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From "Dag H. Wanvik (JIRA)" <j...@apache.org>
Subject [jira] Updated: (DERBY-3282) Add a mechanism for managing users in Derby
Date Tue, 30 Jun 2009 14:29:47 GMT

     [ https://issues.apache.org/jira/browse/DERBY-3282?page=com.atlassian.jira.plugin.system.issuetabpanels:all-tabpanel
]

Dag H. Wanvik updated DERBY-3282:
---------------------------------

    Component/s: Services

> Add a mechanism for managing users in Derby
> -------------------------------------------
>
>                 Key: DERBY-3282
>                 URL: https://issues.apache.org/jira/browse/DERBY-3282
>             Project: Derby
>          Issue Type: Improvement
>          Components: Services
>            Reporter: Rick Hillegas
>
> Currently, managing users in Derby is awkward. The BUILTIN mechanism seems appropriate
for testing purposes, but has problems in a production setting. DERBY-866 describes part of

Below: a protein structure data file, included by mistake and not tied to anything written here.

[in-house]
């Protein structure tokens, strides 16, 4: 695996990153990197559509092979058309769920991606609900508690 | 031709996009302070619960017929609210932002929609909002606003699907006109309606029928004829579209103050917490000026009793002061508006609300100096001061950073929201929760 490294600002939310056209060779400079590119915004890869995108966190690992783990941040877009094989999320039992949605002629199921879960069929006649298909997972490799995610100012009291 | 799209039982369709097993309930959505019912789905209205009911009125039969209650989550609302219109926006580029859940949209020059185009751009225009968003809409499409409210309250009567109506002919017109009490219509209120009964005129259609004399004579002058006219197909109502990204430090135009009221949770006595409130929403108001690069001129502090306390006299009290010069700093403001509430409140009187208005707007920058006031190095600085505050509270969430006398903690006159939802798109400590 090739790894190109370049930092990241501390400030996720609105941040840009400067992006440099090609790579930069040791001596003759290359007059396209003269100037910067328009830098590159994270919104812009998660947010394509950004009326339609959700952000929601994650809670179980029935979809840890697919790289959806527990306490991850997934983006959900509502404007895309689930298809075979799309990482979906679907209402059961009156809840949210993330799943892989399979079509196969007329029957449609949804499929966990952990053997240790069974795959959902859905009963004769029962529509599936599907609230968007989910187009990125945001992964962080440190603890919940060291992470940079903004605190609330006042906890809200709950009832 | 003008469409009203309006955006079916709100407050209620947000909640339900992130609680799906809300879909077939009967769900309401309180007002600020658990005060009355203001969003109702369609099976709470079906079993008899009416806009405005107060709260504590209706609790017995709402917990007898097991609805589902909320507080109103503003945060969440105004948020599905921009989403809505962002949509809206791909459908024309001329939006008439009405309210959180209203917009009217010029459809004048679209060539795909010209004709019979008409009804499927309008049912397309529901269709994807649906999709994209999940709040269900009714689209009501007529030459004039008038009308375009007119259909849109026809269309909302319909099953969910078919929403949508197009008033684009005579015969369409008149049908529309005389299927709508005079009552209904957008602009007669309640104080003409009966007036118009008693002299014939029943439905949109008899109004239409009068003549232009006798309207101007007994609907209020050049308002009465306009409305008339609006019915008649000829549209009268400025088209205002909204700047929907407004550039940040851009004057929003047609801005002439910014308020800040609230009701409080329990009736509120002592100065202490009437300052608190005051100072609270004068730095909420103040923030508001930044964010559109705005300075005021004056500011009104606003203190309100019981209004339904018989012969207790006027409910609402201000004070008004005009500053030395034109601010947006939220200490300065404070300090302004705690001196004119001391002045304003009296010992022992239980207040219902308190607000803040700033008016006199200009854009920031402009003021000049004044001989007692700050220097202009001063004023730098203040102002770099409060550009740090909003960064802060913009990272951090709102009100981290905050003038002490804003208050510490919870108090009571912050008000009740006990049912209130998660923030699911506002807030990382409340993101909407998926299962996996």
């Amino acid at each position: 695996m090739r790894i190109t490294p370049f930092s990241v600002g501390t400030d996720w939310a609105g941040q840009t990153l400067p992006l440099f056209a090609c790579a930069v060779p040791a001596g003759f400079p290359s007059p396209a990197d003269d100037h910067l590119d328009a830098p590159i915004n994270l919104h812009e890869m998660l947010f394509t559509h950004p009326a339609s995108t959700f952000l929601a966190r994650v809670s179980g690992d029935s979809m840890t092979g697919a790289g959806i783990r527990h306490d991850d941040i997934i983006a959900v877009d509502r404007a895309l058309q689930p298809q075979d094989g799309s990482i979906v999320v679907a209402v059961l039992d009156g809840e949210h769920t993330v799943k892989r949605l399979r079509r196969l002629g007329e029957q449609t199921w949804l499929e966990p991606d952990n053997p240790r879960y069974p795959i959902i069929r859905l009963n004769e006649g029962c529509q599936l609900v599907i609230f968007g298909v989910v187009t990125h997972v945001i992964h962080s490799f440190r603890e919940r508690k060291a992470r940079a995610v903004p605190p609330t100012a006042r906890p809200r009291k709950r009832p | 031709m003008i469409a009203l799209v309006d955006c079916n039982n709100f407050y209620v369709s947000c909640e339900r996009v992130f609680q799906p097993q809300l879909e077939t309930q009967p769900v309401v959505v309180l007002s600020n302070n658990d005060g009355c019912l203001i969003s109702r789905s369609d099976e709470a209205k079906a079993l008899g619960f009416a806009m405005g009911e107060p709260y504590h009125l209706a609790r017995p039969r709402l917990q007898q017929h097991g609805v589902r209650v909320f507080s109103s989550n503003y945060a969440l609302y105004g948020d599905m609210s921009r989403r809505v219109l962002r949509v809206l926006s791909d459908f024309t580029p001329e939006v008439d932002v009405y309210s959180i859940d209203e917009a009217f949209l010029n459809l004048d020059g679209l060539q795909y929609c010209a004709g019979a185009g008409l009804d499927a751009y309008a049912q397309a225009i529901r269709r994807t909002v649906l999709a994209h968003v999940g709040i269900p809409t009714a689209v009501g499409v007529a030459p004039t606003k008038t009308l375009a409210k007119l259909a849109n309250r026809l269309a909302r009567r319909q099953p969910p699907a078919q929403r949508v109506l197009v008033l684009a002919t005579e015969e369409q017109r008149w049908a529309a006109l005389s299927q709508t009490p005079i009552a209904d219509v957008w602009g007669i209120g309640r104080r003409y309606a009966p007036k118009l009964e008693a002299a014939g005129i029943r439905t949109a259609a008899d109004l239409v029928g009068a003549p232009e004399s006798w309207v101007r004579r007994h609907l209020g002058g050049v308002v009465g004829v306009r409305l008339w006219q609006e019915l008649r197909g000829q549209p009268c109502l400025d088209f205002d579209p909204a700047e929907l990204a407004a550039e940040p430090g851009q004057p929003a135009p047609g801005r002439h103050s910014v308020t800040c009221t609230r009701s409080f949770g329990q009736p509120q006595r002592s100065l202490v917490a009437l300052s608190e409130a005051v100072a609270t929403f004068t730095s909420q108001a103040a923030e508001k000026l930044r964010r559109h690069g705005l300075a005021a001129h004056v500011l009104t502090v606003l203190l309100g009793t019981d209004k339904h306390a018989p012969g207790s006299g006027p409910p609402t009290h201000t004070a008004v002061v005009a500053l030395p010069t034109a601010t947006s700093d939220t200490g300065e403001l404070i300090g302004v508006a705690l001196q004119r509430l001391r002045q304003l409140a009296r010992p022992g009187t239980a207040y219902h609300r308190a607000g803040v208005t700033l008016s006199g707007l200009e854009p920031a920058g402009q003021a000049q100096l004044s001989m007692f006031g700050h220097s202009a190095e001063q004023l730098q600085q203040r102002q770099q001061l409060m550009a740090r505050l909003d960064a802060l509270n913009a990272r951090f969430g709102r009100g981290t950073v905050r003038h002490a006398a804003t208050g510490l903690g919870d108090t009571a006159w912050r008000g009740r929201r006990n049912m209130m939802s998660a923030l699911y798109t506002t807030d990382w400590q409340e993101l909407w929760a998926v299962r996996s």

a new mechanism for managing users. DERBY-866 may be part of the right solution--or it may
not be. I think it would be worthwhile to step back from this issue and first describe at
a high level what the customer experience should be.  By introducing a  new mechanism, we
have the opportunity to think through the complete experience of user management. Here are
my initial thoughts:
> 1) This mechanism is mutually exclusive with the currently supported settings of the
derby.authentication.provider property.
> 2) There should be a super user who has the power to create, view, and drop users, including
database owners. The design should let this super user delegate these powers to other users.
> 3) In the new mechanism it is sufficient that user credentials are system-wide.
> 4) Database owners should nevertheless have the power to state which usernames can connect
to their databases. DBOs should also have the power to state who can shut down their databases.
This mechanism should be extensible to managing other database-specific powers which fall
outside the SQL spec. The design should let the DBO delegate these powers to other users.
> 5) Users should be able to change their own credentials whenever they want.
> 6) No password needed for this mechanism should be stored in plaintext anywhere on the
system.

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